Nez Perce Indians

Published on September 13, 2011 by Amy

Love this article and want to save it to read again later? Add it to your favourites! To find all your favourite posts, check out My Favourites on the menu bar.

Chief Joseph
Chief Joseph of the Nez Perce

The Nez Perce Indians are a tribe that lived in the Pacific Northwest of the United States. At the time of the Lewis and Clark expedition, the Nez Perce territory covered about 17 million acres, covering parts of Washington, Oregon, and Idaho. Although the Nez Perce Indians were known as warriors and were strategic in battle, the Lewis and Clark expedition recorded them as a helpful tribe that was very peaceful.

dna testing, dna ancestry testing, ancestry, genealogy, indian genealogy records, paternity testing, turquoise jewelry, native american jewelry

The Nez Perce Indians gathered many roots for winter such as the camas bulb, bitterroot, khouse, and wild carrot and potato. They also collected gooseberries, blackberries, elderberries, and wild strawberries as well as pine nuts and sunflower seeds. They were hunters, often-hunting elk, moose, bear, mountain sheep, and goats.

The Nez Perce Indian men wore fringed buckskin shirts with leggings, and moccasins. They occasionally wore gloves and a feathered bonnet. Women wore long dresses made of buckskin, cornhusk hats, and moccasins. The dresses were often decorated with elk teeth, beads, and dyes.

The famous leader of the Nez Perce Nation, Chief Joseph, surrendered to the United States Army after the tribe had fought thirteen battles and moved 1,600 miles towards Canada in an attempt to retreat north. The last battle, the Battle of Bear Paw Mountains, was the last great fight between a nation of Native Americans and the United States government. It was there that Chief Joseph gave his famous statement “From where the sun now stands I will fight no more forever.” Many people say he died of a broken heart after living on a reservation for two decades.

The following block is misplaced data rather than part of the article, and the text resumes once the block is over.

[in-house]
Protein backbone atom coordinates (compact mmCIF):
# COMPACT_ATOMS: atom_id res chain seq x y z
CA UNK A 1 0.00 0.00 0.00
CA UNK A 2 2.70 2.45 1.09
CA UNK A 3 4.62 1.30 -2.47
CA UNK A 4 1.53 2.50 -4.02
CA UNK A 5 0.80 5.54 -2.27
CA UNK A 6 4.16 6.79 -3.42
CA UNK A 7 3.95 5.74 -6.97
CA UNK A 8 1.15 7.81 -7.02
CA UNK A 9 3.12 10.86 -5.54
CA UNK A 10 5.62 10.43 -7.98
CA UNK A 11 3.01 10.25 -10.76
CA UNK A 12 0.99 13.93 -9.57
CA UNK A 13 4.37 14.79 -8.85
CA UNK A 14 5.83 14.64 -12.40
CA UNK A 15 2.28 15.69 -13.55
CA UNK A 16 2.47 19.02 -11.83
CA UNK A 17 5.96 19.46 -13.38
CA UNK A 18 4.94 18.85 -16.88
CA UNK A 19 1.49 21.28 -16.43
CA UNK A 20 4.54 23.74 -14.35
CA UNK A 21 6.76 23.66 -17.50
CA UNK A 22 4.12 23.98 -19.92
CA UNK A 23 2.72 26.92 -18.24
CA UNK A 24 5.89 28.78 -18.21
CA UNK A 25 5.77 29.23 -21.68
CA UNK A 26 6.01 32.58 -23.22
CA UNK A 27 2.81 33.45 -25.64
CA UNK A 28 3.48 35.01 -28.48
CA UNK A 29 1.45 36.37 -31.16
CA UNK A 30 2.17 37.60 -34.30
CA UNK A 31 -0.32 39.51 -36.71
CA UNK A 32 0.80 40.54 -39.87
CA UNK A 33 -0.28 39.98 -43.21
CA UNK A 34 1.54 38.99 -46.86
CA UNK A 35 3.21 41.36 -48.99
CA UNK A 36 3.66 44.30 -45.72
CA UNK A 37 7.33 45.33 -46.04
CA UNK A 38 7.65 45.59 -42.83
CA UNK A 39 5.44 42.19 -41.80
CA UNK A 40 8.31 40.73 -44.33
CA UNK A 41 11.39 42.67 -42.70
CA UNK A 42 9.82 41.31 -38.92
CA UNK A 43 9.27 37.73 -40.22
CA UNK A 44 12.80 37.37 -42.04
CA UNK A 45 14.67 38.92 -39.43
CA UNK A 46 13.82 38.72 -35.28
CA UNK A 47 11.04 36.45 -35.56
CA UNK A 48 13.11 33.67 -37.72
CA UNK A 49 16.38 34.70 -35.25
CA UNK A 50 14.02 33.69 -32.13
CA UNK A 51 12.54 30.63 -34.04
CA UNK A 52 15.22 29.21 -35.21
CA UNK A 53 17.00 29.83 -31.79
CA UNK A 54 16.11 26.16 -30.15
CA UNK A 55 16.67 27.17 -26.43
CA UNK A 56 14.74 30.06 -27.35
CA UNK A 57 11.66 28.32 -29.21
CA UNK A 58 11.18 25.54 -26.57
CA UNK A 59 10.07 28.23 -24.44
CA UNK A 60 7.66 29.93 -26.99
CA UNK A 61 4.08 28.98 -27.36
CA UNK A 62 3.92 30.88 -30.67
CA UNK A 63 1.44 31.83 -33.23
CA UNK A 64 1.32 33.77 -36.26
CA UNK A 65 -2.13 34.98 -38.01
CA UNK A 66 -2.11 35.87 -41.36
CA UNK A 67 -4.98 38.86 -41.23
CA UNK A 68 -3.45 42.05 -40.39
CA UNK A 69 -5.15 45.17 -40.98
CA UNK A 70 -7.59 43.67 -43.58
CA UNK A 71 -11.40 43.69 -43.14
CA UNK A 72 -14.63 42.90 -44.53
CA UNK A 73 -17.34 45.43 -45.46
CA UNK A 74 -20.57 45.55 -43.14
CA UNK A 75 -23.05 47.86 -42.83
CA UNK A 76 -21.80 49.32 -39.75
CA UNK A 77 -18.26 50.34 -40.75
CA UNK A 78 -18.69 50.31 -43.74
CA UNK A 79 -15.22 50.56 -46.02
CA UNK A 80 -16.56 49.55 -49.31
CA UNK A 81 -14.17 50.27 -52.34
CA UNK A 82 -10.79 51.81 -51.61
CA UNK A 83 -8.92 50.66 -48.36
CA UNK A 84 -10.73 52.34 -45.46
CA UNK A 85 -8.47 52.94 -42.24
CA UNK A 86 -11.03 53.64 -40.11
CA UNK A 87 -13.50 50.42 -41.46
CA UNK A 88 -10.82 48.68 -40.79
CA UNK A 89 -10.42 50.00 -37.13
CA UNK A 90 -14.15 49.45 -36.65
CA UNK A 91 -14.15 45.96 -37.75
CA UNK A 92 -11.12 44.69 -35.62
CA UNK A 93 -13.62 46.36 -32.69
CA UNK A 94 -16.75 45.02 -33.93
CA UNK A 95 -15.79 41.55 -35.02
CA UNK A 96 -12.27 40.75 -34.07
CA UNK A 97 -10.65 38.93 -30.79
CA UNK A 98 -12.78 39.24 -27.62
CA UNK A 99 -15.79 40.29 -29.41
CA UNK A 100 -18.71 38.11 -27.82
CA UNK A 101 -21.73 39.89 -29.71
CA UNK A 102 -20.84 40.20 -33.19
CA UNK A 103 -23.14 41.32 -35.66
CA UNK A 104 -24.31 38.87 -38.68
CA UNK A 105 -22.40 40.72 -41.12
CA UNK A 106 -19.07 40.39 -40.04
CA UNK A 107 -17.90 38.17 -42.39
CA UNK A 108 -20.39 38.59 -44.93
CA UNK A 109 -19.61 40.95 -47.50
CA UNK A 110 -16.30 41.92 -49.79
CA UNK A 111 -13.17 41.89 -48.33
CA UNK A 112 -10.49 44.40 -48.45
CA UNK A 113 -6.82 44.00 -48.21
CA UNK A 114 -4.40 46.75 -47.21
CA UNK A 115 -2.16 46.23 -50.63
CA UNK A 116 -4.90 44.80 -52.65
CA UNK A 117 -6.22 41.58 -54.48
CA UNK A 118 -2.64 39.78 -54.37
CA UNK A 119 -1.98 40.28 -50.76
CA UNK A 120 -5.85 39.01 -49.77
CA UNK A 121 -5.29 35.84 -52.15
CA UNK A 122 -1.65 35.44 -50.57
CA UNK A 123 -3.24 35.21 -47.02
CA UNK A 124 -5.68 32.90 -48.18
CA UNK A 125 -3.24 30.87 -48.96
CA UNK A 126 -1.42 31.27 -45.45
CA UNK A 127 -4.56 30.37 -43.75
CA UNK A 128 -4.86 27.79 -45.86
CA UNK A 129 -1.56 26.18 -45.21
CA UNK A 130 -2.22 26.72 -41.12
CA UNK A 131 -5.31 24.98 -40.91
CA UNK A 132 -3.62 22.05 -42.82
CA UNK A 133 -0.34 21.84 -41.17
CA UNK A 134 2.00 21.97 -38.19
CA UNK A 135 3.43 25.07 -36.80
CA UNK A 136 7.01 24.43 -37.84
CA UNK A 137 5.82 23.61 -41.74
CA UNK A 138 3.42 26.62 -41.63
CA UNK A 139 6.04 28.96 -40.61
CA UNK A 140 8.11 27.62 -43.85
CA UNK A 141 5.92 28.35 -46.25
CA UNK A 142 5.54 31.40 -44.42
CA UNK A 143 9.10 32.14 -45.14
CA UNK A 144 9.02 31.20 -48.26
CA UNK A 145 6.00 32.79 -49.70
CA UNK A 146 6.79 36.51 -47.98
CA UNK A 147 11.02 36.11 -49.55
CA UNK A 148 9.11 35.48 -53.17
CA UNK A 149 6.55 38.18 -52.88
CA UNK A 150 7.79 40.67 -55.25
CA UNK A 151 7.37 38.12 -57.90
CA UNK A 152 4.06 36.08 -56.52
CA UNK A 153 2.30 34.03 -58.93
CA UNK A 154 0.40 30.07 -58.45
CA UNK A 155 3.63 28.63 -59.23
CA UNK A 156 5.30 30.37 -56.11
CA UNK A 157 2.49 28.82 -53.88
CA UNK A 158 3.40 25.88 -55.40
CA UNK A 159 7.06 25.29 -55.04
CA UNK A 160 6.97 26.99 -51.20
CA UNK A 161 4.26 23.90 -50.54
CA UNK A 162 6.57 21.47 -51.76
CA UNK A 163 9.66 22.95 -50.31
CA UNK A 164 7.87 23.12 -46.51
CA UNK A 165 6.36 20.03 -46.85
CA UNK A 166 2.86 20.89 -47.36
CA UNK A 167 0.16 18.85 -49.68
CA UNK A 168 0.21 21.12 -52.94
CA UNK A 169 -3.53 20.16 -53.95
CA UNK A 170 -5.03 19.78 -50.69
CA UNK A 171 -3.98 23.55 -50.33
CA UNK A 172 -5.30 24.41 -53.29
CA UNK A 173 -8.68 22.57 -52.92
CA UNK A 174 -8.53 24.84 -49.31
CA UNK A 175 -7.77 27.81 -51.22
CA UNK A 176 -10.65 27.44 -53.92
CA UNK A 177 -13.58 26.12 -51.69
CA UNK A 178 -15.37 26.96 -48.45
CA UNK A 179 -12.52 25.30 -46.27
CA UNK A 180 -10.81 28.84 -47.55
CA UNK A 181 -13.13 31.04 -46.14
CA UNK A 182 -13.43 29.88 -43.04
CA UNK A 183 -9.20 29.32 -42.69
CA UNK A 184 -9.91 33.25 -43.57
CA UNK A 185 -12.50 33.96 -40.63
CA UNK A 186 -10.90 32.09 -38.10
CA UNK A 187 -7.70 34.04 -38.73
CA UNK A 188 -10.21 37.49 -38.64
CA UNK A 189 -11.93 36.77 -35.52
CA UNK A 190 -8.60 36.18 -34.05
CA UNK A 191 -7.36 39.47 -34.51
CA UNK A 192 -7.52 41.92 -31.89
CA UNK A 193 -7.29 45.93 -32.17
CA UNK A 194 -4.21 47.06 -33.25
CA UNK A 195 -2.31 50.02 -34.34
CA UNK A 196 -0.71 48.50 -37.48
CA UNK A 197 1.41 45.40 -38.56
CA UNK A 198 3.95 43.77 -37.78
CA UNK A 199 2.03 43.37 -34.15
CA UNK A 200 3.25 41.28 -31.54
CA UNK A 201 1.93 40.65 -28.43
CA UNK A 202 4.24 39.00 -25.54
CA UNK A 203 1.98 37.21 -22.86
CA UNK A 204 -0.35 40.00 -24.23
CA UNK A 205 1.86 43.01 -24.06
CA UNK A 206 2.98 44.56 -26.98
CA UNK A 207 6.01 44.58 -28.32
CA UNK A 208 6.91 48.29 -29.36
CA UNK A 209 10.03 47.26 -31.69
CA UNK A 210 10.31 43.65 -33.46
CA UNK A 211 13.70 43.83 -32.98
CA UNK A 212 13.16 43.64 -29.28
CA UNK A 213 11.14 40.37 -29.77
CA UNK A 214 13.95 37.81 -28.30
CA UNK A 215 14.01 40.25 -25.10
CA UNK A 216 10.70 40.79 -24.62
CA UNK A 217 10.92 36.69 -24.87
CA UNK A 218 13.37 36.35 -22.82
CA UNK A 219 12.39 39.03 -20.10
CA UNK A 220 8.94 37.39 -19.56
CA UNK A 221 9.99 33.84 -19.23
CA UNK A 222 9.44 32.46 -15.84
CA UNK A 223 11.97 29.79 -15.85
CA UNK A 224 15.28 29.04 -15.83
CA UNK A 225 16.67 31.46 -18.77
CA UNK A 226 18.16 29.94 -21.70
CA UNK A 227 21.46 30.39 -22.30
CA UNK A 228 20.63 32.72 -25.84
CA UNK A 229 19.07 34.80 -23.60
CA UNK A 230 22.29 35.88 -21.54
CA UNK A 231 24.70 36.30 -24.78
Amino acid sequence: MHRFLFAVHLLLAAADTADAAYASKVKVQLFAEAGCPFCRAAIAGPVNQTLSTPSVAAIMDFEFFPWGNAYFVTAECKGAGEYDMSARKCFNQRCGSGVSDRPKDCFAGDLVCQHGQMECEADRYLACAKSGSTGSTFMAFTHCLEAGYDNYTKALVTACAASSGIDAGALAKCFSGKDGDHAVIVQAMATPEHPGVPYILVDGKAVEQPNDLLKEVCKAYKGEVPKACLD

Today, there are about 4,000 Nez Perce Indians left in the Pacific Northwest. The Nez Perce Indians were responsible for crossbreeding their own horse in 1995. The Nez Perce horse is a crossbreed of the Appaloosa and the Asian breed Akhal-Teke.

Source: indians

NativeAmericanEncyclopedia.com Unabridged
Based on the collective work of NativeAmericanEncyclopedia.com, © 2014 Native American Encyclopedia.
Cite This Source | Link To Nez Perce Indians
Add these citations to your bibliography. Select the text below and then copy and paste it into your document.

American Psychological Association (APA):

Nez Perce Indians NativeAmericanEncyclopedia.com Unabridged. Retrieved August 29, 2014, from NativeAmericanEncyclopedia.com website: http://nativeamericanencyclopedia.com/nez-perce-indians/

Chicago Manual Style (CMS):

Nez Perce Indians NativeAmericanEncyclopedia.com. NativeAmericanEncyclopedia.com Unabridged. Native American Encyclopedia http://nativeamericanencyclopedia.com/nez-perce-indians/ (accessed: August 29, 2014).

Modern Language Association (MLA):

"Nez Perce Indians" NativeAmericanEncyclopedia.com Unabridged. Native American Encyclopedia 29 Aug. 2014. <NativeAmericanEncyclopedia.com http://nativeamericanencyclopedia.com/nez-perce-indians/>.

Institute of Electrical and Electronics Engineers (IEEE):

NativeAmericanEncyclopedia.com, "Nez Perce Indians" in NativeAmericanEncyclopedia.com Unabridged. Source location: Native American Encyclopedia http://nativeamericanencyclopedia.com/nez-perce-indians/. Available: http://nativeamericanencyclopedia.com. Accessed: August 29, 2014.

BibTeX Bibliography Style (BibTeX)

@ article {NativeAmericanEncyclopedia.com2014,
    title = {NativeAmericanEncyclopedia.com Unabridged},
    month = Aug,
    day = 29,
    year = 2014,
    url = {http://nativeamericanencyclopedia.com/nez-perce-indians/},
}
You might also like:

Tags:  ,

Facebook Comments

You must be logged in to post a comment.